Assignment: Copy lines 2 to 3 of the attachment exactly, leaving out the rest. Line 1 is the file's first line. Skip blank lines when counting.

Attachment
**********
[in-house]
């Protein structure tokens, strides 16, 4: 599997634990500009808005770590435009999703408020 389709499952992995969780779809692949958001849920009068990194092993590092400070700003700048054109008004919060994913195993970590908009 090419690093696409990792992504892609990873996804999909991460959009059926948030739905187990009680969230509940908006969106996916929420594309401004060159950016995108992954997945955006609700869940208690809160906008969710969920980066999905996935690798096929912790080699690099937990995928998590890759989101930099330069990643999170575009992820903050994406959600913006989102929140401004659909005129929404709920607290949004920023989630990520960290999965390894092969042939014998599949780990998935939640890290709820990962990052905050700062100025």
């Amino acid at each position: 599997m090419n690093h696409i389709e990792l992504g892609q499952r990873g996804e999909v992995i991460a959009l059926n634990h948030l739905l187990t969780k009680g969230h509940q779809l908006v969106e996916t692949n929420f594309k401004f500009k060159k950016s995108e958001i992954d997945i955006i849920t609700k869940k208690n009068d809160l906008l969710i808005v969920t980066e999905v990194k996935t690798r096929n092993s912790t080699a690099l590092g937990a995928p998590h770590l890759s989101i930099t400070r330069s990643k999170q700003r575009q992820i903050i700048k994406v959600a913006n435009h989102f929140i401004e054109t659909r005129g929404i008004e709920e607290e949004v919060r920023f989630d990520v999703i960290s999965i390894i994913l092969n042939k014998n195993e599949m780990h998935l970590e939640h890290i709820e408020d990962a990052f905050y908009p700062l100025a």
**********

């Protein structure tokens, strides 16, 4: 599997634990500009808005770590435009999703408020 389709499952992995969780779809692949958001849920009068990194092993590092400070700003700048054109008004919060994913195993970590908009 090419690093696409990792992504892609990873996804999909991460959009059926948030739905187990009680969230509940908006969106996916929420594309401004060159950016995108992954997945955006609700869940208690809160906008969710969920980066999905996935690798096929912790080699690099937990995928998590890759989101930099330069990643999170575009992820903050994406959600913006989102929140401004659909005129929404709920607290949004920023989630990520960290999965390894092969042939014998599949780990998935939640890290709820990962990052905050700062100025």
């Amino acid at each position: 599997m090419n690093h696409i389709e990792l992504g892609q499952r990873g996804e999909v992995i991460a959009l059926n634990h948030l739905l187990t969780k009680g969230h509940q779809l908006v969106e996916t692949n929420f594309k401004f500009k060159k950016s995108e958001i992954d997945i955006i849920t609700k869940k208690n009068d809160l906008l969710i808005v969920t980066e999905v990194k996935t690798r096929n092993s912790t080699a690099l590092g937990a995928p998590h770590l890759s989101i930099t400070r330069s990643k999170q700003r575009q992820i903050i700048k994406v959600a913006n435009h989102f929140i401004e054109t659909r005129g929404i008004e709920e607290e949004v919060r920023f989630d990520v999703i960290s999965i390894i994913l092969n042939k014998n195993e599949m780990h998935l970590e939640h890290i709820e408020d990962a990052f905050y908009p700062l100025a």